Lately, I’ve been thinking a lot about Occupy Wall Street. Where’s the movement today? What happened to it?  I guess it has something  to do with the fact that the anniversary is coming up on September 17th. But I suspect it has more to do with the fact that  I’ve been marathon watching The Newsroom. In case you’re not familiar with it, The Newsroom is an HBO television series created by Aaron Sorkin (The West Wing). The show is about the workings and private lives of a newsroom team led by anchor Will McAvoy (Jeff Daniels).

Will McAvoy is a Republican who is fed up with extremism and overall stupidity. Since the show mirrors real-life current events, and today’s GOP is both, extremely stupid and stupidly extremist, it’s no surprise to often find him going after RWNJ’s (and with gusto). To give you an example, in the last episode of Season 1, he called the tea party, the American Taliban.

But, sometimes, he dishes out his condemnation to the left. In the pilot episode he angrily declares that people don’t like liberals because they lose, and he wonders, “if liberals are so f…..k smart how come they lose so goddamn always?”  This is an excellent question, one that liberals should not only have asked but answered long ago. In another episode that features the beginning of Occupy Wall Street, he criticizes the movement heavily on the grounds that it has no leaders or clear direction.

This weekend, when I was surfing the net for inspiration for today’s post, I stumbled upon an article on The Daily Beast entitled Occupy Wall Street Now Has Its Own Documentary Called “99%.” While the article is mostly a review of the film, it manages to comment on the movement itself, calling it chaotic and unfocused,

“…like the movement it portrays, the film has a short attention span, jumping from the student loan crisis to the militarization of the police to subprime mortgages, often in the space of a few minutes.”

I’d like to put in my two cents. Besides the obvious lack of essential elements like a clear mission and leadership, Occupy suffered from another problem: the name! Unless you’re a country taking an army into another country, or Israel in the occupied territories, “occupy” has a temporary feeling to it. I occupy a hotel room, until I check out. I occupy myself with a video game while I’m waiting in line.

If you want things to be different, you don’t just occupy Wall Street, you modify it! Ok, “modify” sucks too. How about change? “Change Wall Street” would have implied that somebody had to do something. “Occupy Wall Street” implied that you had to go sit at Zucotti Park. Do you see what I’m getting at?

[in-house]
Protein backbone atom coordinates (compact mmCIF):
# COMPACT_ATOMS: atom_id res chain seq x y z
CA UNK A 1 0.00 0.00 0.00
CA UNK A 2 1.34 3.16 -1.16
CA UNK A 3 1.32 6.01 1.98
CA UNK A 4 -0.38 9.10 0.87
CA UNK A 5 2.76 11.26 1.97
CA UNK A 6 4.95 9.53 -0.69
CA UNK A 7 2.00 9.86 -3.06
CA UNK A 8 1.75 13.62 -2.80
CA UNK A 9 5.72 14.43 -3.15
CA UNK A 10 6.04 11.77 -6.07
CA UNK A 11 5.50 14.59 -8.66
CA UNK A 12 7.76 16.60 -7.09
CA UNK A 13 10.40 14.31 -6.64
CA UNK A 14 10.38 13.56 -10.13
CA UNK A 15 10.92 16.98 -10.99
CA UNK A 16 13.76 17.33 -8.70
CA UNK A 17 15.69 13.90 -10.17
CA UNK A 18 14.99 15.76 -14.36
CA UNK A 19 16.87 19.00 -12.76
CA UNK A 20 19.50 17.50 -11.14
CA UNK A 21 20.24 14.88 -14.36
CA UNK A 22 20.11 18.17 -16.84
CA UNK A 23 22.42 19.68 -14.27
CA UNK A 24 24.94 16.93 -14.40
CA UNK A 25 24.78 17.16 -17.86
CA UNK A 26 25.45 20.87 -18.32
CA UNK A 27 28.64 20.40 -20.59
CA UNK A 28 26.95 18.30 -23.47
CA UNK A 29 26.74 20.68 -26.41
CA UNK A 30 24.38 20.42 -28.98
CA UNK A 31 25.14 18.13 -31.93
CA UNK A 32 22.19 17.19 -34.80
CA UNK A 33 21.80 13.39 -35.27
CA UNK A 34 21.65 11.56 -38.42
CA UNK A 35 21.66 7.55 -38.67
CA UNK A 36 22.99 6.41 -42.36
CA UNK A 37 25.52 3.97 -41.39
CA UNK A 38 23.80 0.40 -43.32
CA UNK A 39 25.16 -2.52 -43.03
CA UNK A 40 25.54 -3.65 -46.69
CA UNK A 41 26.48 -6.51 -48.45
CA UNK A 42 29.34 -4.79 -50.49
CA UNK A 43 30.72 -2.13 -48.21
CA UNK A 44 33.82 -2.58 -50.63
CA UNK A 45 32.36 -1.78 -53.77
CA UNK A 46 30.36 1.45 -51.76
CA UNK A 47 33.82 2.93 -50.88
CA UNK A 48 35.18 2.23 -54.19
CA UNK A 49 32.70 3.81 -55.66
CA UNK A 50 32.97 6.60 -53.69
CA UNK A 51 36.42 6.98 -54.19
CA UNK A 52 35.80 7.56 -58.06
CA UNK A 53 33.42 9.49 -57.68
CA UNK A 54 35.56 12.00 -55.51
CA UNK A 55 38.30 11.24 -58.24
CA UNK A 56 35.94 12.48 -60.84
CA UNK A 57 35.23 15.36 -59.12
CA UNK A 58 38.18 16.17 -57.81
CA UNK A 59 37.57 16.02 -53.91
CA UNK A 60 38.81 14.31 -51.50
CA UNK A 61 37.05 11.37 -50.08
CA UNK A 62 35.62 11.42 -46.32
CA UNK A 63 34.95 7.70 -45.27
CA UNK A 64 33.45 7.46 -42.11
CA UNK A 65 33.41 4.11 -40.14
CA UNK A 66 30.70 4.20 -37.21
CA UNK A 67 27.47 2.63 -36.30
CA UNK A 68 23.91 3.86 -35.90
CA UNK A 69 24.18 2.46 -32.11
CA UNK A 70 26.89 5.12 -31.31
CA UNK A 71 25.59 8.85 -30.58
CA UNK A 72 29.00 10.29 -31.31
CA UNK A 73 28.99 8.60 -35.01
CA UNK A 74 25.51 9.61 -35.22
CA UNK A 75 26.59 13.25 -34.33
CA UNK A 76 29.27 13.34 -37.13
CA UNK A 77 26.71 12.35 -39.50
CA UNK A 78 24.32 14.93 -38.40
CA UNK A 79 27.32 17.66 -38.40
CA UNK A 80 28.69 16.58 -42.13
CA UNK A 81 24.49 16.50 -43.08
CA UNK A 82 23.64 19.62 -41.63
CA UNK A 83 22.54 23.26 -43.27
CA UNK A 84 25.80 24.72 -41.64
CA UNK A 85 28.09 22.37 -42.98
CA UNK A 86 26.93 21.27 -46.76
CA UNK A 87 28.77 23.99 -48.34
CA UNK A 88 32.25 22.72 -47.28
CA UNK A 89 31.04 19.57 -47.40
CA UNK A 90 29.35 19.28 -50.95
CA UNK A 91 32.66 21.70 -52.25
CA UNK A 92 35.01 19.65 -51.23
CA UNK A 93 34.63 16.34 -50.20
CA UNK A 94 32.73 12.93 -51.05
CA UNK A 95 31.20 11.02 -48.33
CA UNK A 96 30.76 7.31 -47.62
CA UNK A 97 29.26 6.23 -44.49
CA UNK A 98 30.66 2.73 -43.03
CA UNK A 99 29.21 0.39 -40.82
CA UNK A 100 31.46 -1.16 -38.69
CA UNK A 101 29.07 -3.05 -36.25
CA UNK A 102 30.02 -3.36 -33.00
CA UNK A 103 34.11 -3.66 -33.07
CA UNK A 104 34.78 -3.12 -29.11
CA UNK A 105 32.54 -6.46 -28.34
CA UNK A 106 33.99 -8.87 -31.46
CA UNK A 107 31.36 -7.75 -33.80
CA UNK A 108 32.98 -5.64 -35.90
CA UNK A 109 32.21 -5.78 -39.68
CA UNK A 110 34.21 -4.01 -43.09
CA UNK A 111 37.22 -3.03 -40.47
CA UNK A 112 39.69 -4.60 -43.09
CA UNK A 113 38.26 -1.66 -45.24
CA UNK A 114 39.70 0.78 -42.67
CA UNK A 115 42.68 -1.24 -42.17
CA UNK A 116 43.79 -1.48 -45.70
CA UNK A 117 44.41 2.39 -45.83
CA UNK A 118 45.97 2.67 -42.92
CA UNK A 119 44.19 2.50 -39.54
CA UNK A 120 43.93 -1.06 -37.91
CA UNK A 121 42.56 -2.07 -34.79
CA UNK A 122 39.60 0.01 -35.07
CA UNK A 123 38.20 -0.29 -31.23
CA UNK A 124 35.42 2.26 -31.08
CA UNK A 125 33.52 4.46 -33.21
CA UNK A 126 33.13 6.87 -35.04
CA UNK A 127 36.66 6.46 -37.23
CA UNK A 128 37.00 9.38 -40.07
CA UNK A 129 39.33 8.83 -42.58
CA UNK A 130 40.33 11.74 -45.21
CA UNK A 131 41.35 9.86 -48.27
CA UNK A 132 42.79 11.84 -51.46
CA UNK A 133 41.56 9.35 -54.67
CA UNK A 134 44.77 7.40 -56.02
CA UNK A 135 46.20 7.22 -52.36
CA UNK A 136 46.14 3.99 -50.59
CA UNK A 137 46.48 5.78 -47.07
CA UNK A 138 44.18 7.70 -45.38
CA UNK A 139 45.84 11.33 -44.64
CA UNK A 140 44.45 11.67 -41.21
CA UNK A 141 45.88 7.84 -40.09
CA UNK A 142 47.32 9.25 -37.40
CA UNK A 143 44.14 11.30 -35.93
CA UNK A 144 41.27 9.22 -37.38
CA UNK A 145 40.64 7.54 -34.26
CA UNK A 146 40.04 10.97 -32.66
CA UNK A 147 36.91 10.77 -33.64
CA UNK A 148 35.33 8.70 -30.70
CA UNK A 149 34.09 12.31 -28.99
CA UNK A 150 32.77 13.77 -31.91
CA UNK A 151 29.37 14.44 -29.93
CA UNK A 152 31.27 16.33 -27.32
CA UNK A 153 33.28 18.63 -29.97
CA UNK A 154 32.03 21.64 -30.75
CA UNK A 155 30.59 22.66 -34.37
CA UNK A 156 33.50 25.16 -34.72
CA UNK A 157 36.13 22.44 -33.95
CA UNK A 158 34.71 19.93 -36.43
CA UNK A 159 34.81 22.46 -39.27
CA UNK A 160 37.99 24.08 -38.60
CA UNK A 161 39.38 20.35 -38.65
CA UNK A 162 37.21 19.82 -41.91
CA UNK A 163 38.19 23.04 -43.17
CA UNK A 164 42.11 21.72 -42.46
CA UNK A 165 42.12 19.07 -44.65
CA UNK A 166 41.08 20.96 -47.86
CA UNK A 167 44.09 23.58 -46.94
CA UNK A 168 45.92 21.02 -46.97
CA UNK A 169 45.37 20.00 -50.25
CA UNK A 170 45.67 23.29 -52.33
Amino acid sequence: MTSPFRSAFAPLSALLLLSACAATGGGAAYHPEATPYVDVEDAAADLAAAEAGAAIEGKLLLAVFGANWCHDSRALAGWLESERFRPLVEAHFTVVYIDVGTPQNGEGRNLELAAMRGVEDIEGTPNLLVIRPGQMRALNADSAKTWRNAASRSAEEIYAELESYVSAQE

Now let’s take a look at the tea party. We may loathe everything that it stands for, but it has managed to occupy the Republican Party and change it into something that we no longer recognize.  Personally,  I’m not crazy about the name. It has distorted the original tea party definition whose protesters wanted no taxation without representation, while the current tea partiers seem to want representation without taxation. But the message about taxes and unhappiness with the government is there and it came through.

It attracted all those on the extreme right who were angry and wanted to change the government, eventually defining their mission to destroy Barack Obama’s presidency. It brought in leaders to guide the party. True, crazy and ridiculous leaders: Bachmann, Palin, Cruz, but nonetheless, leaders.

We should never underestimate the importance of political communication. If Occupy Wall Street would have had a different name, it might have served as a catalyst to attract the right leaders and  in turn to define clear goals. Then, the movement might have had as much hold on the Democratic Party as the tea party has had on the GOP.

But maybe I’m totally wrong. Maybe the impact will be felt throughout the years to come. Maybe Occupy succeeded in awakening a collective consciousness that will guide us to choose the right leaders and to bring about change, although at a slower pace. Only time will tell. In the meantime, we are left with memories and a film. That should occupy our minds while we figure out whether we did it right or not.